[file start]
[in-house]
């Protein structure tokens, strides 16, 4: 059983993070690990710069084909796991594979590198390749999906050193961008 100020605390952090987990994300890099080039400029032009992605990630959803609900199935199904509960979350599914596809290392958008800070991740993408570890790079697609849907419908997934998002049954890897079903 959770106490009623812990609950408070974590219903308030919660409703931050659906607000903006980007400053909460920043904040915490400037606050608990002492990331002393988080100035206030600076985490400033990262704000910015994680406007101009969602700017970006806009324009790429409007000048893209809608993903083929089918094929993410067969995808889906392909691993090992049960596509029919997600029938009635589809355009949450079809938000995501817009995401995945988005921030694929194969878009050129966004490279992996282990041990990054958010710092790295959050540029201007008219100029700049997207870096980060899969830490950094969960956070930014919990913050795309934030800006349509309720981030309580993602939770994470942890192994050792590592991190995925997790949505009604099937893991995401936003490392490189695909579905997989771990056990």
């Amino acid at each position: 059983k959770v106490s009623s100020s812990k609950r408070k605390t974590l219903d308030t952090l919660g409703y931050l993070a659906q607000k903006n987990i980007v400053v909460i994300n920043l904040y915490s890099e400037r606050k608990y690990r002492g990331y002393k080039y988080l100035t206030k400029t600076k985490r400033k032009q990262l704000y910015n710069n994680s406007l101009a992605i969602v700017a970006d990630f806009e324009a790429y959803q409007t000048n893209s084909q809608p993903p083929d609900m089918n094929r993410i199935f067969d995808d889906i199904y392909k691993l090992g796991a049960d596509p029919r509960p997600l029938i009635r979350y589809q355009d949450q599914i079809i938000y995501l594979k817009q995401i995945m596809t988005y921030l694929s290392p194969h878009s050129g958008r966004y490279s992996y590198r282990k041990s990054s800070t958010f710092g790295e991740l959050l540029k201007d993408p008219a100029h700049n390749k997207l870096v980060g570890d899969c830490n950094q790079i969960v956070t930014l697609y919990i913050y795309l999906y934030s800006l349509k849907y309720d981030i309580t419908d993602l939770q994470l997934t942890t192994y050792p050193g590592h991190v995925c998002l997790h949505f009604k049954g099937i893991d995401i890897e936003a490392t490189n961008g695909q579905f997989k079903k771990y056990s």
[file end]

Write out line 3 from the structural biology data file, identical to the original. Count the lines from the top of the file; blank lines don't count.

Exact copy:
């Amino acid at each position: 059983k959770v106490s009623s100020s812990k609950r408070k605390t974590l219903d308030t952090l919660g409703y931050l993070a659906q607000k903006n987990i980007v400053v909460i994300n920043l904040y915490s890099e400037r606050k608990y690990r002492g990331y002393k080039y988080l100035t206030k400029t600076k985490r400033k032009q990262l704000y910015n710069n994680s406007l101009a992605i969602v700017a970006d990630f806009e324009a790429y959803q409007t000048n893209s084909q809608p993903p083929d609900m089918n094929r993410i199935f067969d995808d889906i199904y392909k691993l090992g796991a049960d596509p029919r509960p997600l029938i009635r979350y589809q355009d949450q599914i079809i938000y995501l594979k817009q995401i995945m596809t988005y921030l694929s290392p194969h878009s050129g958008r966004y490279s992996y590198r282990k041990s990054s800070t958010f710092g790295e991740l959050l540029k201007d993408p008219a100029h700049n390749k997207l870096v980060g570890d899969c830490n950094q790079i969960v956070t930014l697609y919990i913050y795309l999906y934030s800006l349509k849907y309720d981030i309580t419908d993602l939770q994470l997934t942890t192994y050792p050193g590592h991190v995925c998002l997790h949505f009604k049954g099937i893991d995401i890897e936003a490392t490189n961008g695909q579905f997989k079903k771990y056990s």